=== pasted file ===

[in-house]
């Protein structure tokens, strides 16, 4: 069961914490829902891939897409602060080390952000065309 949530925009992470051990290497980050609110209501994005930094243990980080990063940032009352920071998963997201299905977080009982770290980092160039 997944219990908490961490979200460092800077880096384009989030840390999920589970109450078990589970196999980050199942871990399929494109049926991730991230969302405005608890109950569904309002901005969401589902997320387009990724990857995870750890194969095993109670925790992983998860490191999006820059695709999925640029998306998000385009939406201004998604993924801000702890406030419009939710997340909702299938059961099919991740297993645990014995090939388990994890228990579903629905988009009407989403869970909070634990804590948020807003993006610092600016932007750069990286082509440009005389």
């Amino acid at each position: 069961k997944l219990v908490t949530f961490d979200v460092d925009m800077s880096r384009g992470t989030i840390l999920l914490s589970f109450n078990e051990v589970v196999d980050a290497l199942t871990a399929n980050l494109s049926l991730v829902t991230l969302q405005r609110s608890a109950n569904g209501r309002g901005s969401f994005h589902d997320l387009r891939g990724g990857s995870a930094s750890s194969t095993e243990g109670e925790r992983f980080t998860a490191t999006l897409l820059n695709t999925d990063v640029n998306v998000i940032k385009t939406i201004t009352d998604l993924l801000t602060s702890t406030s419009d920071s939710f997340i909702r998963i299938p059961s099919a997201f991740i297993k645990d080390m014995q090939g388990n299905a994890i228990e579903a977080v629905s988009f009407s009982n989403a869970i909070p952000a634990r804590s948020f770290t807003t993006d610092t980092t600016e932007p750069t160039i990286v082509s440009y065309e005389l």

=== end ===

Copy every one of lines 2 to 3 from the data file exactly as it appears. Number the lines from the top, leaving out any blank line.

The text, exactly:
């Protein structure tokens, strides 16, 4: 069961914490829902891939897409602060080390952000065309 949530925009992470051990290497980050609110209501994005930094243990980080990063940032009352920071998963997201299905977080009982770290980092160039 997944219990908490961490979200460092800077880096384009989030840390999920589970109450078990589970196999980050199942871990399929494109049926991730991230969302405005608890109950569904309002901005969401589902997320387009990724990857995870750890194969095993109670925790992983998860490191999006820059695709999925640029998306998000385009939406201004998604993924801000702890406030419009939710997340909702299938059961099919991740297993645990014995090939388990994890228990579903629905988009009407989403869970909070634990804590948020807003993006610092600016932007750069990286082509440009005389």
């Amino acid at each position: 069961k997944l219990v908490t949530f961490d979200v460092d925009m800077s880096r384009g992470t989030i840390l999920l914490s589970f109450n078990e051990v589970v196999d980050a290497l199942t871990a399929n980050l494109s049926l991730v829902t991230l969302q405005r609110s608890a109950n569904g209501r309002g901005s969401f994005h589902d997320l387009r891939g990724g990857s995870a930094s750890s194969t095993e243990g109670e925790r992983f980080t998860a490191t999006l897409l820059n695709t999925d990063v640029n998306v998000i940032k385009t939406i201004t009352d998604l993924l801000t602060s702890t406030s419009d920071s939710f997340i909702r998963i299938p059961s099919a997201f991740i297993k645990d080390m014995q090939g388990n299905a994890i228990e579903a977080v629905s988009f009407s009982n989403a869970i909070p952000a634990r804590s948020f770290t807003t993006d610092t980092t600016e932007p750069t160039i990286v082509s440009y065309e005389l």